2017 06 07
Vilnius keeps its position in the top five European cities with the lowest office market vacancy rate. The vacancy rate is lower only in Berlin, Zurich, Geneva and Munich. Vacant office space area in Vilnius is expected to increase, but it will remain at the lowest rate in Europe.
According to the data of Newsec, the international real estate consulting services company, Vilnius had 2.9 per cent of vacant offices at the end of 2015, which according to this indicator put it on the first position among the largest European cities. At the end of 2016, the average vacancy rate (vacant office space) reached 4.8 per cent, of which 3.5 per cent in class A and 5.5 per cent in class B office buildings. At the beginning of 2017, the vacancy rate in the capital of Lithuania amounted to 5.6 per cent, of which 3.4 per cent in class A and 6.8 per cent in class B office buildings.
According to Jurgita Šilaikytė, the Head of Brokerage at Newsec, the supply and demand situation of the office market in Vilnius is strong and balanced.
“Last year the rented office area in Vilnius comprised 72,000 sq. m., while the average vacancy rate of open office buildings at the moment of opening was very high and reached nearly 70 per cent. At the end of the year, the average vacancy rate of all modern offices amounted to 4.8 per cent. As a comparison, in thriving European markets a vacancy rate of 7-8 per cent is considered to be a strong rate.
In the current and coming years the office market in Vilnius will add almost 140,000 sq. m. of new office area. Class A offices are expected to comprise as much as 68 per cent of the new supply. This allows a forecast of a consistently growing vacancy rate and wide choices offered to tenants, however there will be no excess of vacant office space, as the majority of tenants have already concluded lease agreements with the owners of buildings currently in construction,” stated J. Šilaikytė.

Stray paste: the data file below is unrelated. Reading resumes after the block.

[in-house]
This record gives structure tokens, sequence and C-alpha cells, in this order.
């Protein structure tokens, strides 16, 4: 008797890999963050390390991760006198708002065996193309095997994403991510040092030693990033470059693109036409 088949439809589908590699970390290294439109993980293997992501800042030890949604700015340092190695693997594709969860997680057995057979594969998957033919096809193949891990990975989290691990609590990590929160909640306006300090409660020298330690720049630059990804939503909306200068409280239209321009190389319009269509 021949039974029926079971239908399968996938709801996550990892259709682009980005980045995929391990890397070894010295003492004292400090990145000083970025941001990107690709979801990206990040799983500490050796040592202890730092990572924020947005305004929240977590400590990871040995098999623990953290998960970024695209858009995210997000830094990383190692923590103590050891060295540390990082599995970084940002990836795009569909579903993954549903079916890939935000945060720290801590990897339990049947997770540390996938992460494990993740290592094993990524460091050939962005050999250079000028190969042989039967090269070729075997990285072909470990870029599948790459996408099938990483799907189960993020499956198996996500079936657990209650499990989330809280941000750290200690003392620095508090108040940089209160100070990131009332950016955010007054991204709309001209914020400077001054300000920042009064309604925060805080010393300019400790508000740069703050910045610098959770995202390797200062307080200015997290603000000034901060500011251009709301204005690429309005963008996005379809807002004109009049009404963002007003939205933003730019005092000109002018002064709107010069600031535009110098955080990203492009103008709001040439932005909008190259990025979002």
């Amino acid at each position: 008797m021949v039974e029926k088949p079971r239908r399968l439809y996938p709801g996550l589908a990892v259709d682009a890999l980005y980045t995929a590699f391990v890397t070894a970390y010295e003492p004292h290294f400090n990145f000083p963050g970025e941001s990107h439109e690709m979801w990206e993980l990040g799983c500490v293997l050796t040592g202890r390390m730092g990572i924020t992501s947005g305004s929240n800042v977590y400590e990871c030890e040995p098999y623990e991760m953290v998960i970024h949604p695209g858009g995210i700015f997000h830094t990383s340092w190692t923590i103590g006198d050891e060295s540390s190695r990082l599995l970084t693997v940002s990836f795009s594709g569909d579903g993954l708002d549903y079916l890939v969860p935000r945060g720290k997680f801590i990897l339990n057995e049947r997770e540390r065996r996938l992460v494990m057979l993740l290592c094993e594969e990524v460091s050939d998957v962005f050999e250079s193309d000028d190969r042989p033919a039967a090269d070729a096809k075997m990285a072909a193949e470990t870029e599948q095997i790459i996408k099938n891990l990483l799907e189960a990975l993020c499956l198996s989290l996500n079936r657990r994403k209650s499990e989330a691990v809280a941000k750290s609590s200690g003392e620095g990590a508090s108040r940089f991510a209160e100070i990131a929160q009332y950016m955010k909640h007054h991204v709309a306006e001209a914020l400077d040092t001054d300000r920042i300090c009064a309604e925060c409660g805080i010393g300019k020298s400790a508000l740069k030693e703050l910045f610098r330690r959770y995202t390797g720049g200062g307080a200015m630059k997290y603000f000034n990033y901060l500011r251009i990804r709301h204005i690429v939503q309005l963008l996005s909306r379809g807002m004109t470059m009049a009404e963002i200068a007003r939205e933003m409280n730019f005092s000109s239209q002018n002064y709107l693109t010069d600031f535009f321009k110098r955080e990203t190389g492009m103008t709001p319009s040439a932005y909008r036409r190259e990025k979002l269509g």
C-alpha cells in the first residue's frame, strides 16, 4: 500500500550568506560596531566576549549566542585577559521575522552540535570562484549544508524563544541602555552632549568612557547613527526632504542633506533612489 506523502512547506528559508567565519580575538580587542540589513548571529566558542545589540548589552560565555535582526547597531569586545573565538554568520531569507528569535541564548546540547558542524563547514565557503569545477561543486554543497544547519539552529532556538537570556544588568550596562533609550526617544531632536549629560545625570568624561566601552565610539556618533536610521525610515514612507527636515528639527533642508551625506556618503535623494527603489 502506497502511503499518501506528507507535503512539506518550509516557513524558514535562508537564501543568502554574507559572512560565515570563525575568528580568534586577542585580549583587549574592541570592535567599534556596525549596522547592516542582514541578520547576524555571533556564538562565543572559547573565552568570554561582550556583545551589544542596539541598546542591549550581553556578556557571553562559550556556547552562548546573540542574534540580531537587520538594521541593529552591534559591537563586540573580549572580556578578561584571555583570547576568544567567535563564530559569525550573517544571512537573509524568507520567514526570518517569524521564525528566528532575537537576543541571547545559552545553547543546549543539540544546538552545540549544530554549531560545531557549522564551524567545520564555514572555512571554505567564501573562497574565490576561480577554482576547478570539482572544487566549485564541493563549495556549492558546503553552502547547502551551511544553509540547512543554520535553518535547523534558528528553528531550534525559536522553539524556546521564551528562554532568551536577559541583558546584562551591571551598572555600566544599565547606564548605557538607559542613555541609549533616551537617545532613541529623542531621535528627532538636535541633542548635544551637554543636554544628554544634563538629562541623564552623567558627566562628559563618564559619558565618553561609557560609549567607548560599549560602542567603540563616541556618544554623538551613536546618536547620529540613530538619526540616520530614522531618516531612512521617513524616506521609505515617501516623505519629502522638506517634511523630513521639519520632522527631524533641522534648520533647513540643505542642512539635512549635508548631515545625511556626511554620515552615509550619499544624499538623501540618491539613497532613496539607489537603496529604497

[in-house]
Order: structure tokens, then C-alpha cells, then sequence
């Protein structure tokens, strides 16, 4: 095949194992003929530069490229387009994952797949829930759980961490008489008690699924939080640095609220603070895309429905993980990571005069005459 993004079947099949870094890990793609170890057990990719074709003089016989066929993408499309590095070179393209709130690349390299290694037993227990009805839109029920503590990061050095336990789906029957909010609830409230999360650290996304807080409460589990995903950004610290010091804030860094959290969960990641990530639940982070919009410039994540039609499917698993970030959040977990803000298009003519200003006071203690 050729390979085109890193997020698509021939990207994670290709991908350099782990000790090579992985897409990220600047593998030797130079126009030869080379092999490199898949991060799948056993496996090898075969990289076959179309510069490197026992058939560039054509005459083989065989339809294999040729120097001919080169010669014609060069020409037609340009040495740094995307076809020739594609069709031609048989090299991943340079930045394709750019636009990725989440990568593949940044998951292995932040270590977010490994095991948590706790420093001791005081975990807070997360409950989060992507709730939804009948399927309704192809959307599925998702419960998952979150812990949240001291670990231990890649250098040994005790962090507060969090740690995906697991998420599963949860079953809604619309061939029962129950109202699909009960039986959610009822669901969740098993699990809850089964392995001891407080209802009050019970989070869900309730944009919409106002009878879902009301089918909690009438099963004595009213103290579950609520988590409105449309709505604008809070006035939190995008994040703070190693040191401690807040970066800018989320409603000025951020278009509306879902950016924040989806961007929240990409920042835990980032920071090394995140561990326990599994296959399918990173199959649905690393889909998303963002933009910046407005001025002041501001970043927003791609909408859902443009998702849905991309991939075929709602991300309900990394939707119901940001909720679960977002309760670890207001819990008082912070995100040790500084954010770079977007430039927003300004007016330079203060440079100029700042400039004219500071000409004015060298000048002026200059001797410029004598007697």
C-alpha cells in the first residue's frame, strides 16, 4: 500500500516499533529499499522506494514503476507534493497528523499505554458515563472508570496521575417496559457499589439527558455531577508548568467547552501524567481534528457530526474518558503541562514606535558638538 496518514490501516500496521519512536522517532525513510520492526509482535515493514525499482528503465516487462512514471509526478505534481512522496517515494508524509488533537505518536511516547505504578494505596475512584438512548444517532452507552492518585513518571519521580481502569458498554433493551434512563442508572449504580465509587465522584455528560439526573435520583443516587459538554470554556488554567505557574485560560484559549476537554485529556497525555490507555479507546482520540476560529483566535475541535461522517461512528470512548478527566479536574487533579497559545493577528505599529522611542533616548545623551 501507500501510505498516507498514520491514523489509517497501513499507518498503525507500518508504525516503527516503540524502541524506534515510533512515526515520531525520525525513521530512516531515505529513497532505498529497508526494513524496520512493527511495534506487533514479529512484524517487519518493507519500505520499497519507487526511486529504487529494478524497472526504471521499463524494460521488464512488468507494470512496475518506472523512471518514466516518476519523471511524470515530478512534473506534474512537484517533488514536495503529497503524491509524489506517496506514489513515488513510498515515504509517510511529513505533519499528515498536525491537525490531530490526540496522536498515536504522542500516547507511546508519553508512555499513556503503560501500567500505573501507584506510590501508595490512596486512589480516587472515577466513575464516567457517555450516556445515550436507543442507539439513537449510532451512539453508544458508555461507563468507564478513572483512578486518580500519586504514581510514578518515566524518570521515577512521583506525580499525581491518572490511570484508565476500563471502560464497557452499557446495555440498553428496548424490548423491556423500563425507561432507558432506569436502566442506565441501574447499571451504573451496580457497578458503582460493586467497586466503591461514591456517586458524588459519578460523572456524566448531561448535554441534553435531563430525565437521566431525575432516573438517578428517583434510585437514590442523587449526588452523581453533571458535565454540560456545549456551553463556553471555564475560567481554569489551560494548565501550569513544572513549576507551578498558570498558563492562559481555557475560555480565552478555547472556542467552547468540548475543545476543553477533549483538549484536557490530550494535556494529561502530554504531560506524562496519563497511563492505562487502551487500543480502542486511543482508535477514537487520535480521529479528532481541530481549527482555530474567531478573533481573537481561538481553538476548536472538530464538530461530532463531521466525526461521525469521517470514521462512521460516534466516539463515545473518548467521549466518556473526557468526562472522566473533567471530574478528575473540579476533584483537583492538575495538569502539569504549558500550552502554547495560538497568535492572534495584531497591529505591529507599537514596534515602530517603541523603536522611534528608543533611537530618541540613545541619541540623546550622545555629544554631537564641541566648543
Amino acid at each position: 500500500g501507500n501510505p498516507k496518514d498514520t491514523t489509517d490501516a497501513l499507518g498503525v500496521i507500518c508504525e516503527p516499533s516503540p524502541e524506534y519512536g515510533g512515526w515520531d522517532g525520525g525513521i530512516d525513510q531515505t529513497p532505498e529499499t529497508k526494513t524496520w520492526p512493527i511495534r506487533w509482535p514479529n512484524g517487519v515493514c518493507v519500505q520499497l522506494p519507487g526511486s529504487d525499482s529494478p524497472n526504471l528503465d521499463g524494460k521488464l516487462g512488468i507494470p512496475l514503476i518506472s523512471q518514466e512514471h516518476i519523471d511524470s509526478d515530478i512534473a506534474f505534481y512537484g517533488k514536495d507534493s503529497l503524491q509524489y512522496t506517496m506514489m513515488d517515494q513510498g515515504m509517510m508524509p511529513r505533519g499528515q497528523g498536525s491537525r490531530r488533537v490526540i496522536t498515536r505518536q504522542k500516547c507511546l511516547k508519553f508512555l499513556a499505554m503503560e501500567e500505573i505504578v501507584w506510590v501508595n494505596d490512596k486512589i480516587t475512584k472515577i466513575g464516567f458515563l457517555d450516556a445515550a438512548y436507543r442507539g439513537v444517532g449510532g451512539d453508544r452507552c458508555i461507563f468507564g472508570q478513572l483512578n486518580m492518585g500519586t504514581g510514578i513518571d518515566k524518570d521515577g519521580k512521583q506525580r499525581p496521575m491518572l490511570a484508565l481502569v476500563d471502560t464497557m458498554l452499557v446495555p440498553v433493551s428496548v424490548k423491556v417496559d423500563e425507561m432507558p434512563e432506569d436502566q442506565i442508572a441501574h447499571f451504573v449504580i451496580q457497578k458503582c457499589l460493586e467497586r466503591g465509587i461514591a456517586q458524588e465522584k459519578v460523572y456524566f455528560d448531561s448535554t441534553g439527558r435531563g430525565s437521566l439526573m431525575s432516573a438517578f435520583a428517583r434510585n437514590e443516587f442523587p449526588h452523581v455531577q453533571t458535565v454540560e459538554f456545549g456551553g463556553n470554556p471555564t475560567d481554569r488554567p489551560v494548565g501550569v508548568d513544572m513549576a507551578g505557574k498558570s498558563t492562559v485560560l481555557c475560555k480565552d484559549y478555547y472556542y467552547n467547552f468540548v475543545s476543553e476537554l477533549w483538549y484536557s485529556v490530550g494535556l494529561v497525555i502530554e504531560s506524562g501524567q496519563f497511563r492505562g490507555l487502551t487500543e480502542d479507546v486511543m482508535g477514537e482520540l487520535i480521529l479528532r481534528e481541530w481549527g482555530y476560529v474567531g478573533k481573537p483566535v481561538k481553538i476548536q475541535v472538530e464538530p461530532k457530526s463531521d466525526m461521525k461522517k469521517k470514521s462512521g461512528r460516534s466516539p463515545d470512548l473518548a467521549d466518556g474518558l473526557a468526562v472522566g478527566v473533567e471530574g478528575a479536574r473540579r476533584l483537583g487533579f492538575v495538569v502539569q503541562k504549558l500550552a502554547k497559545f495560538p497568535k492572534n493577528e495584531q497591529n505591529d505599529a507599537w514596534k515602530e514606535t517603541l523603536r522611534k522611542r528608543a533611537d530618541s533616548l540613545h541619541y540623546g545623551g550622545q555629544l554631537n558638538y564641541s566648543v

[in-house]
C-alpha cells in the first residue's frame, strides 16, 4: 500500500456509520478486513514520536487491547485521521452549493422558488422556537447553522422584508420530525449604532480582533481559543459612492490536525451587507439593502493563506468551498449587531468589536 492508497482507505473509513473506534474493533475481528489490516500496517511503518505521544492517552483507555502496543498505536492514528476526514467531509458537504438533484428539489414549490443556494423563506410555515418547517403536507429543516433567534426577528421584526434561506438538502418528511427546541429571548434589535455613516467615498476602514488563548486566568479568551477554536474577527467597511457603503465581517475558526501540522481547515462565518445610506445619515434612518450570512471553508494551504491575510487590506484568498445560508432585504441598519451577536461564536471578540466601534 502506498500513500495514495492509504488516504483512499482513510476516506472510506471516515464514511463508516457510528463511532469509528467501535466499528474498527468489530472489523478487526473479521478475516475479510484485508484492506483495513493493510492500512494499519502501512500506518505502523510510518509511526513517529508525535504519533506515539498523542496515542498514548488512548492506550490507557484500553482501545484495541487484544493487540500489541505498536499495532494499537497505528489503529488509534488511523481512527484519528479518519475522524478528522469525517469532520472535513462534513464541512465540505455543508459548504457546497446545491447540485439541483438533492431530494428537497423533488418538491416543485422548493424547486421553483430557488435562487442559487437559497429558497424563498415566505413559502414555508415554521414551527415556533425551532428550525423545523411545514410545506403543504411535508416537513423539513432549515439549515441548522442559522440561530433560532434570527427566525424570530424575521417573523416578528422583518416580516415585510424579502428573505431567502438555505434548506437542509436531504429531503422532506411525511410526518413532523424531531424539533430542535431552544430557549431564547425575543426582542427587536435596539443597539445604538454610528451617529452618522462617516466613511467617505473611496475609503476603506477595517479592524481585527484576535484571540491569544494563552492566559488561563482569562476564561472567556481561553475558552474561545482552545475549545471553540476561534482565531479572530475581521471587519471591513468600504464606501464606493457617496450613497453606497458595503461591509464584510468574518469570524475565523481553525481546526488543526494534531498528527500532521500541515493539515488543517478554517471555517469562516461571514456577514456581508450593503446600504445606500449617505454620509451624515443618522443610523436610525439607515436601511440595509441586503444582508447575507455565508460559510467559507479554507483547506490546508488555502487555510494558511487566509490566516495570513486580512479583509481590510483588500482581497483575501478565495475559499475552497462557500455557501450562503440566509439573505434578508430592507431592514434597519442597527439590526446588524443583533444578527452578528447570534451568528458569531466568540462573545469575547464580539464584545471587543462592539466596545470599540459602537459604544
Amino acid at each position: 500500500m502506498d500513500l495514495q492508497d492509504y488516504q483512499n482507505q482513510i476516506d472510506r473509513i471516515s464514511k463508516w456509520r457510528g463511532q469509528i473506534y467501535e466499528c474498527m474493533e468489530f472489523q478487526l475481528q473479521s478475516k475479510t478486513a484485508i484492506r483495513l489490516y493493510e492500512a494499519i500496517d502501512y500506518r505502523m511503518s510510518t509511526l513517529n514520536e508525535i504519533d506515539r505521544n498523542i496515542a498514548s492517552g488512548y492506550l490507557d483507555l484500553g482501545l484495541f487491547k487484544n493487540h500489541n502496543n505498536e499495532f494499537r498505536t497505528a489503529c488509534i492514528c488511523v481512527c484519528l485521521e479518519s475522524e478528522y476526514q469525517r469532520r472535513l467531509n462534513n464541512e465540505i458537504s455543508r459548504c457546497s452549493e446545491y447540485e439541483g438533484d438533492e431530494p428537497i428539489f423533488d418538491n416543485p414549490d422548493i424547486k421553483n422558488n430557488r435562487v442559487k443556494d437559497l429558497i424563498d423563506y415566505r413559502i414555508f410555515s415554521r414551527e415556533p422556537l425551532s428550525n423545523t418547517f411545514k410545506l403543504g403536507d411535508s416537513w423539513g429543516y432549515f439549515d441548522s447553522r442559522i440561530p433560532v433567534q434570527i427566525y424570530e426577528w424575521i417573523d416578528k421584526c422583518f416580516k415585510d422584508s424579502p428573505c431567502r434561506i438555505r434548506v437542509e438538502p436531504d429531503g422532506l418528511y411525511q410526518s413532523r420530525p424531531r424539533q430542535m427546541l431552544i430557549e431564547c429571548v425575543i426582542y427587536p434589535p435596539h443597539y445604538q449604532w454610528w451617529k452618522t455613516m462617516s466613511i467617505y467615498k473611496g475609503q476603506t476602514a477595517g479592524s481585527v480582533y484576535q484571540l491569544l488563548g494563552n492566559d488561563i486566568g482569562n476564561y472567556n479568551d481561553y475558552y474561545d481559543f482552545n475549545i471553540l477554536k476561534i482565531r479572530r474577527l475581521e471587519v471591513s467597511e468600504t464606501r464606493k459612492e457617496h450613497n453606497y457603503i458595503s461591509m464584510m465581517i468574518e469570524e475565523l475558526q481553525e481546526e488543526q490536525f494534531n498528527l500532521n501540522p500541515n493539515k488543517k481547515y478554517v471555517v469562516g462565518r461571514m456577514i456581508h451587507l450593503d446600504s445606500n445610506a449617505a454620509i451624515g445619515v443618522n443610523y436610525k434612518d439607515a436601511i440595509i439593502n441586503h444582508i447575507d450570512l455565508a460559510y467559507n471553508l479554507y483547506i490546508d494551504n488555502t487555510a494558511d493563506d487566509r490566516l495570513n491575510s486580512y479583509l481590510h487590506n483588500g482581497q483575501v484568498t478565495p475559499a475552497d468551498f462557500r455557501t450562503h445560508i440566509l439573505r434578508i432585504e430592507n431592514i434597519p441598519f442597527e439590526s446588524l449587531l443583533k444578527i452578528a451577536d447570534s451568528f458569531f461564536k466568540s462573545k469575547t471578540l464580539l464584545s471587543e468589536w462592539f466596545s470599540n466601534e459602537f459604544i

According to the Newsec representative, a low vacancy rate in other European cities is determined by economic aspects: office demand in Berlin with a mere 2.8 per cent of vacant office space is a result of the economic growth in the region, however the supply remains limited. A similar situation can be observed in Zurich, where the vacancy rate is only 2.9 per cent and business development stimulates companies to move into modern offices. High office demand in Munich is a reflection of the strong economy, while last year’s 4.2 per cent vacancy rate is the lowest in the past 15 years.
The highest vacancy rate of as much as 15 per cent is reported in Warsaw. Significant vacant space is also registered in Amsterdam (13.6%) and Helsinki (13.5%).
In 2015, the office space supply in Warsaw reached a record level of 660,000 sq. m., which was supplemented by another 410,000 sq. m. of new space last year. This space has not been rented on time, which caused a dramatic increase of the vacancy rate. The historic high vacancy rate in Amsterdam is gradually dropping – the rent of vacant offices is promoted by the economic growth. Last year, the vacancy rate in the centre of Helsinki went up, while its decrease was registered outside the city centre. This is a result of high office rent prices in the centre and preference given to offices with a smaller area.
The newest data on the vacancy rate have been published in the European Office Market Report presented by BNP Paribas Real Estate and in the Inside Vilnius Office Market Q1 2017, a review published by Newsec. Newsec is the official member of BNP Paribas Real Estate alliance performing the research.